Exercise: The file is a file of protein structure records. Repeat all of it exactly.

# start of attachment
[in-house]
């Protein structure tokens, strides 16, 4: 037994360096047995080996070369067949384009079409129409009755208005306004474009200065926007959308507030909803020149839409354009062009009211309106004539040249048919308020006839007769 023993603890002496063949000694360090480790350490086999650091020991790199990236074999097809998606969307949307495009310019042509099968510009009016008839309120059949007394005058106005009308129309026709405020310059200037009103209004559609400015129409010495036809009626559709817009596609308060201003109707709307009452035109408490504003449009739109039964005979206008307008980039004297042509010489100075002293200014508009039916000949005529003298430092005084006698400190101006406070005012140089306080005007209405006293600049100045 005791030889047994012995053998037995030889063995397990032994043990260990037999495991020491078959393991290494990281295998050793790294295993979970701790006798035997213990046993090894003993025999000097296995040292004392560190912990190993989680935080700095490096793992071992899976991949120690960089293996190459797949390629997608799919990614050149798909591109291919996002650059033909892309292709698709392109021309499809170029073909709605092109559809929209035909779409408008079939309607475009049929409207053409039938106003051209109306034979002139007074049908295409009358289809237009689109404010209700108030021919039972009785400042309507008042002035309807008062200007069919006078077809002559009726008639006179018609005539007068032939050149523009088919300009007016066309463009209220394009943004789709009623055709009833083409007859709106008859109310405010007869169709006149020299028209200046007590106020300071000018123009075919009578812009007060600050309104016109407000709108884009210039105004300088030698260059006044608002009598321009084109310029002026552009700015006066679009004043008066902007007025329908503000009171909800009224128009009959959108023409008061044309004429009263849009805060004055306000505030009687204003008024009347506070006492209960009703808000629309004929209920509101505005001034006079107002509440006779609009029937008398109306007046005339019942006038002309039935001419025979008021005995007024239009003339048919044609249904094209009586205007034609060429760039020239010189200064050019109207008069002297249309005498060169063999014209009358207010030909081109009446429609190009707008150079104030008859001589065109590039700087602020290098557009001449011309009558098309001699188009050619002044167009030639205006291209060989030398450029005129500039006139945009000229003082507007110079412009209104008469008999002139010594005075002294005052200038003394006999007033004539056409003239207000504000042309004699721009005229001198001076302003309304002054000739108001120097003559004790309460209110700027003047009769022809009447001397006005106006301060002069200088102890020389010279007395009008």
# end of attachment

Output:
[in-house]
């Protein structure tokens, strides 16, 4: 037994360096047995080996070369067949384009079409129409009755208005306004474009200065926007959308507030909803020149839409354009062009009211309106004539040249048919308020006839007769 023993603890002496063949000694360090480790350490086999650091020991790199990236074999097809998606969307949307495009310019042509099968510009009016008839309120059949007394005058106005009308129309026709405020310059200037009103209004559609400015129409010495036809009626559709817009596609308060201003109707709307009452035109408490504003449009739109039964005979206008307008980039004297042509010489100075002293200014508009039916000949005529003298430092005084006698400190101006406070005012140089306080005007209405006293600049100045 005791030889047994012995053998037995030889063995397990032994043990260990037999495991020491078959393991290494990281295998050793790294295993979970701790006798035997213990046993090894003993025999000097296995040292004392560190912990190993989680935080700095490096793992071992899976991949120690960089293996190459797949390629997608799919990614050149798909591109291919996002650059033909892309292709698709392109021309499809170029073909709605092109559809929209035909779409408008079939309607475009049929409207053409039938106003051209109306034979002139007074049908295409009358289809237009689109404010209700108030021919039972009785400042309507008042002035309807008062200007069919006078077809002559009726008639006179018609005539007068032939050149523009088919300009007016066309463009209220394009943004789709009623055709009833083409007859709106008859109310405010007869169709006149020299028209200046007590106020300071000018123009075919009578812009007060600050309104016109407000709108884009210039105004300088030698260059006044608002009598321009084109310029002026552009700015006066679009004043008066902007007025329908503000009171909800009224128009009959959108023409008061044309004429009263849009805060004055306000505030009687204003008024009347506070006492209960009703808000629309004929209920509101505005001034006079107002509440006779609009029937008398109306007046005339019942006038002309039935001419025979008021005995007024239009003339048919044609249904094209009586205007034609060429760039020239010189200064050019109207008069002297249309005498060169063999014209009358207010030909081109009446429609190009707008150079104030008859001589065109590039700087602020290098557009001449011309009558098309001699188009050619002044167009030639205006291209060989030398450029005129500039006139945009000229003082507007110079412009209104008469008999002139010594005075002294005052200038003394006999007033004539056409003239207000504000042309004699721009005229001198001076302003309304002054000739108001120097003559004790309460209110700027003047009769022809009447001397006005106006301060002069200088102890020389010279007395009008």